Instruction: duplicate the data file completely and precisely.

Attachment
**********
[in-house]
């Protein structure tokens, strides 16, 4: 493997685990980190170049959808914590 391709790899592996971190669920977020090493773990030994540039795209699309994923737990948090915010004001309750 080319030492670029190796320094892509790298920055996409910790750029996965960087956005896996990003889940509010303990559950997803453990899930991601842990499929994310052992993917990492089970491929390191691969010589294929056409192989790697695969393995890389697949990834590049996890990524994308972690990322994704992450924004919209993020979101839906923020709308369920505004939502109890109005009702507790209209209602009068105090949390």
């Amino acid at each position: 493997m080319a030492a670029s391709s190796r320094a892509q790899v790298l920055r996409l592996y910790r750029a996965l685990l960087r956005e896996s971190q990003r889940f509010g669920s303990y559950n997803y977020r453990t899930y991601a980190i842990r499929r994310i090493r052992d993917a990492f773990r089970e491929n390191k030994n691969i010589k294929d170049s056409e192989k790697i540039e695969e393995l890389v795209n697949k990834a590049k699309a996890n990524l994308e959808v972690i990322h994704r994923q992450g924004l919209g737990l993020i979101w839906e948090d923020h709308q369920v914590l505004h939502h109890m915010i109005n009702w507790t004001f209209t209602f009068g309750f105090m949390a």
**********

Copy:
[in-house]
């Protein structure tokens, strides 16, 4: 493997685990980190170049959808914590 391709790899592996971190669920977020090493773990030994540039795209699309994923737990948090915010004001309750 080319030492670029190796320094892509790298920055996409910790750029996965960087956005896996990003889940509010303990559950997803453990899930991601842990499929994310052992993917990492089970491929390191691969010589294929056409192989790697695969393995890389697949990834590049996890990524994308972690990322994704992450924004919209993020979101839906923020709308369920505004939502109890109005009702507790209209209602009068105090949390």
């Amino acid at each position: 493997m080319a030492a670029s391709s190796r320094a892509q790899v790298l920055r996409l592996y910790r750029a996965l685990l960087r956005e896996s971190q990003r889940f509010g669920s303990y559950n997803y977020r453990t899930y991601a980190i842990r499929r994310i090493r052992d993917a990492f773990r089970e491929n390191k030994n691969i010589k294929d170049s056409e192989k790697i540039e695969e393995l890389v795209n697949k990834a590049k699309a996890n990524l994308e959808v972690i990322h994704r994923q992450g924004l919209g737990l993020i979101w839906e948090d923020h709308q369920v914590l505004h939502h109890m915010i109005n009702w507790t004001f209209t209602f009068g309750f105090m949390a």